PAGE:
Highest grade available in the US. From the Kagoshima prefecture, Kyushu, at the southernmost tip of the island .
Sweet, umame, fresh flavors; low astringency. Richly textured with alpine notes. Superb and rare tea. Deep-steamed, which results in more body, more umame, more richness. Note also the liquor is more cloudy than light-steamed (asamushi), and there are often some small particles. This is not to be confused with a low grade tea, but is in fact characteristic of the "fukamushi" or deep-steamed type of gyokuro. There is no better, in our estimation.
The tea plants are shaded for 10-14 days before harvest to increase photosynthesis. The leaves become dark green and the flavor is mellowed, deepened, and given a sweet finish.
Great for several infusions. Note the cooler water temperatures and higher than normal quantity per cup. Expect three amazing infusions.
Radiation-free, of course.
2.0 oz Pouch $19.95 - 30 servings 67¢ per cup | 6 oz Tin $53.95 - 90 servings 60¢ per cup
Water: 160-170°F | Leaves: 1 tsp per 10 ounce cup | Infusion Time: 1.5 - 2 minutes. Second steep, 1 min. Third steep 2 min.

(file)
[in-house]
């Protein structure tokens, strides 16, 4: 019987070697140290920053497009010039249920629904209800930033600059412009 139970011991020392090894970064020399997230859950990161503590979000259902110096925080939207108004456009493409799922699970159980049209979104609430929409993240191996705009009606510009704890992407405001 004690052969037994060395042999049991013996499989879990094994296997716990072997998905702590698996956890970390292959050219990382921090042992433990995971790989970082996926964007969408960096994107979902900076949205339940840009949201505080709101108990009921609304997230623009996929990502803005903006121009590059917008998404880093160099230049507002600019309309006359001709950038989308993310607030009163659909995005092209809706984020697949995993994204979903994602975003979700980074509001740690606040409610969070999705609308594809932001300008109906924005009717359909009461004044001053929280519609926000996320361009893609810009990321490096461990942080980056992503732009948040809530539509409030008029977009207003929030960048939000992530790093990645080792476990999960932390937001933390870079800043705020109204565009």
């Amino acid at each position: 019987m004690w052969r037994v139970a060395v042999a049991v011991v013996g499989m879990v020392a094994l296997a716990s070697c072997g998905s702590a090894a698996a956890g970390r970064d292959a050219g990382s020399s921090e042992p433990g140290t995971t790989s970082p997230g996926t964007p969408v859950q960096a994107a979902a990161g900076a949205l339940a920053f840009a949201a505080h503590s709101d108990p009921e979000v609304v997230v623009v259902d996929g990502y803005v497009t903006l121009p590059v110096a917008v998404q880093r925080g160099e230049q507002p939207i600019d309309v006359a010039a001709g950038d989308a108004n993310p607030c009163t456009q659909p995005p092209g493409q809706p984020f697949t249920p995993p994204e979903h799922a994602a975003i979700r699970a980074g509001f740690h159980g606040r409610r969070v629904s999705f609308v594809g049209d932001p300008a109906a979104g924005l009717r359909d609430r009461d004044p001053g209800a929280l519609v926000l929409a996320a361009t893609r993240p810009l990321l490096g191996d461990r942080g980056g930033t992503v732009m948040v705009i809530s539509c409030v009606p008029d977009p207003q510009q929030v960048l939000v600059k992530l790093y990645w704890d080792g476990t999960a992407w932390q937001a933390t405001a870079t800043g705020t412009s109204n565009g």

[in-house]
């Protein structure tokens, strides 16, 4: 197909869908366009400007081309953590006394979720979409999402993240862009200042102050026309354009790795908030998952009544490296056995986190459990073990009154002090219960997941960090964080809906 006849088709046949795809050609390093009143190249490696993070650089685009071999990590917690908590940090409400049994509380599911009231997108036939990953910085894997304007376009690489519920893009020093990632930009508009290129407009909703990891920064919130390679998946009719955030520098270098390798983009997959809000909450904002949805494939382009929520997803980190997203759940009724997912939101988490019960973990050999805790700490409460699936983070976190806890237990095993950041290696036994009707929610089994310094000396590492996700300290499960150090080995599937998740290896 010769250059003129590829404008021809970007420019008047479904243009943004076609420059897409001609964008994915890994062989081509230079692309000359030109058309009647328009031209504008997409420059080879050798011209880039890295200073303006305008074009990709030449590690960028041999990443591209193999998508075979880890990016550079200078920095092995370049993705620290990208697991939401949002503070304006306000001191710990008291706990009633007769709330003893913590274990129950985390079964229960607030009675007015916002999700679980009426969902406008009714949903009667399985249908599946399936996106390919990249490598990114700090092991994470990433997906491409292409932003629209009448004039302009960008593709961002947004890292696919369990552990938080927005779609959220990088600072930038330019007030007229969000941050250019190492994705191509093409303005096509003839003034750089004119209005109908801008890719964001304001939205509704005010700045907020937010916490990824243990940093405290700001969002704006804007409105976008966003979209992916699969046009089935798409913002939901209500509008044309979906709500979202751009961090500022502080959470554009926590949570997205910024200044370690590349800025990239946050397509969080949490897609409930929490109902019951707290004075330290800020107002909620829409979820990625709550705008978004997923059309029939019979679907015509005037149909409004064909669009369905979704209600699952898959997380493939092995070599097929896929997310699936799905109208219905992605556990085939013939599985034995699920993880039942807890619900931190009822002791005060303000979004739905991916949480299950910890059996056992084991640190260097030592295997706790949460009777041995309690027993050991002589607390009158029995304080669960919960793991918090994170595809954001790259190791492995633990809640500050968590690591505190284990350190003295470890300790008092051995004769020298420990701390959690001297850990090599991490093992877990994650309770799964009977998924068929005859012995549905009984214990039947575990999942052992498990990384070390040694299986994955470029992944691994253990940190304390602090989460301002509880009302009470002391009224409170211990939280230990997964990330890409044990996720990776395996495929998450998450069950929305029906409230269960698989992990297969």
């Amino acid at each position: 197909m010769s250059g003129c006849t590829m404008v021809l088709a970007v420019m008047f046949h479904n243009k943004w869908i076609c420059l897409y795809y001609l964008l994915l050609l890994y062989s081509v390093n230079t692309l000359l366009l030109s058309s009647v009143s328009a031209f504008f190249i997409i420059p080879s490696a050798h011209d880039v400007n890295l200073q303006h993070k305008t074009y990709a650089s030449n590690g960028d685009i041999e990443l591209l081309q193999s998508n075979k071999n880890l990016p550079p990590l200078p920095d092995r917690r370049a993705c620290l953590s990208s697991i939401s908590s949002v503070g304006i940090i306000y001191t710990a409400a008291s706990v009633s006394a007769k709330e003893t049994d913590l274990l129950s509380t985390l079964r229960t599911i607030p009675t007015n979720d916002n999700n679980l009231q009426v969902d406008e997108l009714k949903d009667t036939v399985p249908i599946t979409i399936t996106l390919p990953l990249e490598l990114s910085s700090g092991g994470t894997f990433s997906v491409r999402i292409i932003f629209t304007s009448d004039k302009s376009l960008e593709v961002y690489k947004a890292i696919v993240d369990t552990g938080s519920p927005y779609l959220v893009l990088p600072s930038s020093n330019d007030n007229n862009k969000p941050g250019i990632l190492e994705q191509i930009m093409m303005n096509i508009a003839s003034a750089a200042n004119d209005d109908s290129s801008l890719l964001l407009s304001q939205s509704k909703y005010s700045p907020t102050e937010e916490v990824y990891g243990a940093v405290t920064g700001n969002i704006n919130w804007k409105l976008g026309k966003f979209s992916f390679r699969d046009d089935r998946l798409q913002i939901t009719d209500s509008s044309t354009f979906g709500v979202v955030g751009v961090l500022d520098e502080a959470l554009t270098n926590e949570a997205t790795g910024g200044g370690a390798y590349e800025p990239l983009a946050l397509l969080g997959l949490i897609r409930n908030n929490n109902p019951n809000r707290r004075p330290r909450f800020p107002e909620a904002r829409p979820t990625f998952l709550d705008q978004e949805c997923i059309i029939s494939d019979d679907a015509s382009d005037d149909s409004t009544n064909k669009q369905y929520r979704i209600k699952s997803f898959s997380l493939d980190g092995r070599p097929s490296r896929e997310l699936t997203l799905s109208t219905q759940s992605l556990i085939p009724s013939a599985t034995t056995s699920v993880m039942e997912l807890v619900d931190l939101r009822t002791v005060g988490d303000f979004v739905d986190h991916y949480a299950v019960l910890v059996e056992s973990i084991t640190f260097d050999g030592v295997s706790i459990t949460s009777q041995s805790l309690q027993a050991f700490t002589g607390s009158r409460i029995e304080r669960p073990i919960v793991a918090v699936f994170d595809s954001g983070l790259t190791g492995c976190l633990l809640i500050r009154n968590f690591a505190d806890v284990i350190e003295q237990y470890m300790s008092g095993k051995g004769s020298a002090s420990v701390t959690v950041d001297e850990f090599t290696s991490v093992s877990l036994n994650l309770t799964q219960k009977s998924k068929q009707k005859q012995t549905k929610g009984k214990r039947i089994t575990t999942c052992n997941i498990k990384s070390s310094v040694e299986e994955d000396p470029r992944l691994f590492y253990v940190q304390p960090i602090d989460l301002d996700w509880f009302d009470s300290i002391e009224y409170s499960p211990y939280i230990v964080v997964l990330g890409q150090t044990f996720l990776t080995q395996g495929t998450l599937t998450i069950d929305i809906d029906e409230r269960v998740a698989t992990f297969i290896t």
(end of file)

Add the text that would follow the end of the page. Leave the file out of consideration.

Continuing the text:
Basic Steeping Tips
- Use filtered or spring water, whenever possible
- Don’t over-boil water
- Remove leaves after recommended time (adjust to taste) - If you want stronger tea, use more leaves instead of steeping for a longer time
Leaves can be re-steeped 2-3 times resulting in various flavor differences. Don’t throw out those leaves until they have given it all up!
Green tea has been researched a great deal over the last 20 years. Results indicate that the catechins in green tea are responsible for a lowered risk of heart disease, lowered risk of cancer (especially prostate and breast), and potential reduction in onset of Alzeheimer's.
Varietal: Yabukita; small leaf, sweet tea used in many of Japan's highest quality green teas.
Gyokuro is made only with the earliest leaf buds of the spring harvest. Grown under shade cover (using reed or straw screens) for 20 days before harvesting begins. Growing the tea in diffuse sunlight reduces photosynthesis in the young leaf buds. As a result, the tea plant produces more chlorophyll, which changes the proportions of the sugars, amino acids, caffeine and flavanols that contribute to the color, aroma and taste. Less exposure to sunlight results in a mild and sweet flavor and less astringency.